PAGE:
What’s Love Got to Do with It?

Warm and Inviting

By Sara Danial | May 2023

A Hollywood film featuring Lily James, Shabana Azmi, and Sajal Aly, directed by Shekhar Kapur, written by Jemima Khan, and produced by Working Title Films, is one to be watched in a cinematic experience. Or so we thought.

Zoe (Lily James) is a documentary filmmaker. She goes through a dating app that only recommends a whole lot of Mr. Wrongs. However, for her childhood friend and immediate neighbour, Kaz, an oncologist, the answer to marriage is following the path of age-old parents’ chosen one - an arranged marriage. Kaz’s parents hope to find a bright, educated and beautiful bride from Pakistan. The commitment-phobic Zoe is working on a film project for which she is casting. She learns that her friend Kazim (Shazad Latif) will opt for an arranged and settle down like his parents. She begins to convince him to let her film the quest, but her personal misgivings threaten the project and Kazim’s search.

Nonetheless, Zoe films Kaz’s journey to marital bliss with a complete stranger, but she soon begins to wonder if she can learn a lesson or two from an entirely different approach to finding love. Kazim’s attempt at ‘assisted’ marriage is subtly portrayed by Zoe. With many of its complications.

Kapur and Khan have attempted to tread uncharted waters by exploring the rom com genre in a Pakistani setting. They have touched upon the virtues of arranged marriage and highlighted the qualms of Western romantic marriage. While there is disparity in divorce rates, a lot of cultural sensitivity is undermined in the film’s entire structure of the romance that comes across quite believably on the poster, but not on the screen.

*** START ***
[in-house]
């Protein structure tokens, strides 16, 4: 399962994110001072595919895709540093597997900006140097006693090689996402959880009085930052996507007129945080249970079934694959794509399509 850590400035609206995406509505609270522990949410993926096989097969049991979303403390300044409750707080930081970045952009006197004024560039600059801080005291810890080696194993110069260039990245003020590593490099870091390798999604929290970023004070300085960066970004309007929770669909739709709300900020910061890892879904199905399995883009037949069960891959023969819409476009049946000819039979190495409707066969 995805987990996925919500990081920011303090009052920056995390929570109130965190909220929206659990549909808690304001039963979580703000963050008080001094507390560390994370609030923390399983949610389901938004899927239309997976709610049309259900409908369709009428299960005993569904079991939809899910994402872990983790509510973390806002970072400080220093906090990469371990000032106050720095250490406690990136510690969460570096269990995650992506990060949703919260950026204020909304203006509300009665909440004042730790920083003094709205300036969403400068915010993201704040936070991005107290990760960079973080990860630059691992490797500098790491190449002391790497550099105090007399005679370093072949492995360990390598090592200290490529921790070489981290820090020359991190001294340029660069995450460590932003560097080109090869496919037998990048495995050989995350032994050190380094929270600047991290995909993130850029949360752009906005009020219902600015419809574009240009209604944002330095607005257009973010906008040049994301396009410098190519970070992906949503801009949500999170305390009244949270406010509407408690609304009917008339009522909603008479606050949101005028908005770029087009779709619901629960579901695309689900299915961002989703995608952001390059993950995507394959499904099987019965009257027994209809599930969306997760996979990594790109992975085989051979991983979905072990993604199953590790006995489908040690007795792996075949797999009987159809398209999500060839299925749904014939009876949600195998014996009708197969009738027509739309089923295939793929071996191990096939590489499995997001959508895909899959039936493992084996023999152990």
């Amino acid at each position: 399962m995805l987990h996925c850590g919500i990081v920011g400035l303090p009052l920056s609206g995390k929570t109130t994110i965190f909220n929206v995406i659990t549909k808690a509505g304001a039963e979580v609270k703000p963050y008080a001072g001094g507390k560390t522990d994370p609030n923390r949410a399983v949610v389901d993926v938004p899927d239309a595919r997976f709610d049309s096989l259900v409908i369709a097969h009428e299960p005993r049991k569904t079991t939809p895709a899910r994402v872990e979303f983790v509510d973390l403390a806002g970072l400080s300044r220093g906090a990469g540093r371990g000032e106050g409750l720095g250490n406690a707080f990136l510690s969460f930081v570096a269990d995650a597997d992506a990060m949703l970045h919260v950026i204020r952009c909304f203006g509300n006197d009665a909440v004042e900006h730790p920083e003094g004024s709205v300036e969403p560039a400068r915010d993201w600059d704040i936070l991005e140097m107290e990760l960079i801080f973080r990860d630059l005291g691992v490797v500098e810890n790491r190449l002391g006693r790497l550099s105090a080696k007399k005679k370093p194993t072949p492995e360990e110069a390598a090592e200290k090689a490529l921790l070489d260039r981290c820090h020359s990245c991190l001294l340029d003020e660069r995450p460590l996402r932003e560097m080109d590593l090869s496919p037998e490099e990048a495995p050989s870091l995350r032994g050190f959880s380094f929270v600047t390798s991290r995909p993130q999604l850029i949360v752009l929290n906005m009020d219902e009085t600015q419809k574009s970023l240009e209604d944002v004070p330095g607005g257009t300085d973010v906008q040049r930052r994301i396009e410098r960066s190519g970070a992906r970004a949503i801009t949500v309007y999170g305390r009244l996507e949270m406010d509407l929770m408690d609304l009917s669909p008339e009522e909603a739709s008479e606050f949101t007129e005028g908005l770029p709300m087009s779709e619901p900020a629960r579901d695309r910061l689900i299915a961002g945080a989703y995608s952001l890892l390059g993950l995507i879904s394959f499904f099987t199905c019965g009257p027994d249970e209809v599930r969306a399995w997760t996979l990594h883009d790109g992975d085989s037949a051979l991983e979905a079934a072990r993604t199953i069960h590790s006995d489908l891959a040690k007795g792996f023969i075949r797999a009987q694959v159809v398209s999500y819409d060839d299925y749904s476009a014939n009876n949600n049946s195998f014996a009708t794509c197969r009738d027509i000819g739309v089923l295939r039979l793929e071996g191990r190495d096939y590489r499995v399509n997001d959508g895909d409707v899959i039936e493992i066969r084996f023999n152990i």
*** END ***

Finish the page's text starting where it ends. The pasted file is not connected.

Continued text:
Latif is a great actor, with likeable, assertive presence as Kaz. He has a streak of light-hearted comedy. For instance, when he reminded Zoe and her mum Cath (Emma Thompson) that he must reach the airport before time to be ready for ‘random’ searches. On the other hand, James is sharp but rather torn between personal and professional loyalties.

James and Latif share screen space together relatively fewer times, especially when they are alone, so any potential romance is primarily based on childhood friendship and awkward first kisses, with a few steady glances.

Shabana Azmi, as usual, makes a warm presence and she is wonderful to watch. As Kazim’s mum, Aisha, she is composed while speaking with her son, yet stern when required.

Sajal Ali, Kazim’s bride-to-be, Maymouna, has been an impactful actress historically, but she fails to appeal with monotone dialogues and poker-faced expressions.

I also felt like Thompson’s character, as Cath, made a tried effort at the odd role she was designated. Cath is ecstatic about her neighbours and loves to share food, dress and celebrations. She also tosses insensitive language and some micro-aggressions intermittently. It is important to note that these needless, casual comments are uncalled for, coming from a likeable character. Very discombobulating. Maybe that’s the point.

It is said that Jemima Khan has pulled elements from her own experience of marrying a Muslim man and living in Pakistan, with a strong focus on childhood friends living on the same street but hailing from different backgrounds.

An extremely lovable cast with colourful portrayal of Pakistani (and Pakistani-British) culture makes this film quite warm and inviting, but a dragging story and the lack of central romance will not hold the attention as it should have. For a well-marketed film, this may have garnered sufficient sales but not enough to grace a full house.